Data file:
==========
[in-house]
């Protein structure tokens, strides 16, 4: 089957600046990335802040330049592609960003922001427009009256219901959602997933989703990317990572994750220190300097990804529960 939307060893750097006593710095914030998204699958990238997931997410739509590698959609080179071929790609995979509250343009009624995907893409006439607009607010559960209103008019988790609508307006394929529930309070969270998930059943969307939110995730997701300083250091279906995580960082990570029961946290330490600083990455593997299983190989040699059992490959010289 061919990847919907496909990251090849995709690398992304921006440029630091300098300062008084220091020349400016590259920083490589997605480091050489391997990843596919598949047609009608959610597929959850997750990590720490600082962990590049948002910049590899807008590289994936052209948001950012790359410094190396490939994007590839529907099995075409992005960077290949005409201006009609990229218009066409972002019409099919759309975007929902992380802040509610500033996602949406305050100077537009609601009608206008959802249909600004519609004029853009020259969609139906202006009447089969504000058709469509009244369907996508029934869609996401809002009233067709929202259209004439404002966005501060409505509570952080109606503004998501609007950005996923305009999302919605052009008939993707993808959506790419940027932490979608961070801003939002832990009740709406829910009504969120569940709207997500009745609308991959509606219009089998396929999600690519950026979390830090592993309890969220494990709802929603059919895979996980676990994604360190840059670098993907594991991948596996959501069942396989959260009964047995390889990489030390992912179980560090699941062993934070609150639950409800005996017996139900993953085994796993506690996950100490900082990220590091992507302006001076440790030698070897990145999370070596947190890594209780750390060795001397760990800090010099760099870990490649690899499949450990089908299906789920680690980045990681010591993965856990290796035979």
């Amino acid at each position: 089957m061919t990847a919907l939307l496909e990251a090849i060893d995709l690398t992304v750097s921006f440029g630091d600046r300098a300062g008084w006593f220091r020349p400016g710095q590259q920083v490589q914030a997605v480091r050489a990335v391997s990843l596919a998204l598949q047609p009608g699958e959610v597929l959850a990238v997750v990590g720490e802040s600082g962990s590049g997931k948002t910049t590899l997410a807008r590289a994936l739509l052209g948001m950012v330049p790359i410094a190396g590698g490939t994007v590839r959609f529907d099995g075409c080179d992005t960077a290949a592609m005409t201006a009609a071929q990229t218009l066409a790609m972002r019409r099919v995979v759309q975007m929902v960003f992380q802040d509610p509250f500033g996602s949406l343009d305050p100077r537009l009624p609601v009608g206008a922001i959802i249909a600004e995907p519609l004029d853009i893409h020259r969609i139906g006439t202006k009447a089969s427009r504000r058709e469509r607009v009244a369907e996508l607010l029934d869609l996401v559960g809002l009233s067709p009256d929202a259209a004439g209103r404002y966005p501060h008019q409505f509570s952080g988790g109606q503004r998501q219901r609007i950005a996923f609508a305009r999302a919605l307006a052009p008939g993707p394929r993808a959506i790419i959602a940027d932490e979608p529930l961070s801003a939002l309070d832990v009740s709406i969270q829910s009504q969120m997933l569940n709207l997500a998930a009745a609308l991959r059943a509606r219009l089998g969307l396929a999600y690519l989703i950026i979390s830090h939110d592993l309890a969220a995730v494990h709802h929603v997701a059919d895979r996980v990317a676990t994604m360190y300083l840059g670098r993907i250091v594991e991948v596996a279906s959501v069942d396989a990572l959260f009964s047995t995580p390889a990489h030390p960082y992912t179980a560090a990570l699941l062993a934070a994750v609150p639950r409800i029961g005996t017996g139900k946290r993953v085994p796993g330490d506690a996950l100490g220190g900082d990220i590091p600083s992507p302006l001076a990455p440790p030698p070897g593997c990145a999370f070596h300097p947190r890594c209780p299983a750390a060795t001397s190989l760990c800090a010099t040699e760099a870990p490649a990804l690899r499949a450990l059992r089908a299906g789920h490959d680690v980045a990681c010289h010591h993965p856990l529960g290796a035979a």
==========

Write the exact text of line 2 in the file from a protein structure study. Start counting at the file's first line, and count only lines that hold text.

């Protein structure tokens, strides 16, 4: 089957600046990335802040330049592609960003922001427009009256219901959602997933989703990317990572994750220190300097990804529960 939307060893750097006593710095914030998204699958990238997931997410739509590698959609080179071929790609995979509250343009009624995907893409006439607009607010559960209103008019988790609508307006394929529930309070969270998930059943969307939110995730997701300083250091279906995580960082990570029961946290330490600083990455593997299983190989040699059992490959010289 061919990847919907496909990251090849995709690398992304921006440029630091300098300062008084220091020349400016590259920083490589997605480091050489391997990843596919598949047609009608959610597929959850997750990590720490600082962990590049948002910049590899807008590289994936052209948001950012790359410094190396490939994007590839529907099995075409992005960077290949005409201006009609990229218009066409972002019409099919759309975007929902992380802040509610500033996602949406305050100077537009609601009608206008959802249909600004519609004029853009020259969609139906202006009447089969504000058709469509009244369907996508029934869609996401809002009233067709929202259209004439404002966005501060409505509570952080109606503004998501609007950005996923305009999302919605052009008939993707993808959506790419940027932490979608961070801003939002832990009740709406829910009504969120569940709207997500009745609308991959509606219009089998396929999600690519950026979390830090592993309890969220494990709802929603059919895979996980676990994604360190840059670098993907594991991948596996959501069942396989959260009964047995390889990489030390992912179980560090699941062993934070609150639950409800005996017996139900993953085994796993506690996950100490900082990220590091992507302006001076440790030698070897990145999370070596947190890594209780750390060795001397760990800090010099760099870990490649690899499949450990089908299906789920680690980045990681010591993965856990290796035979």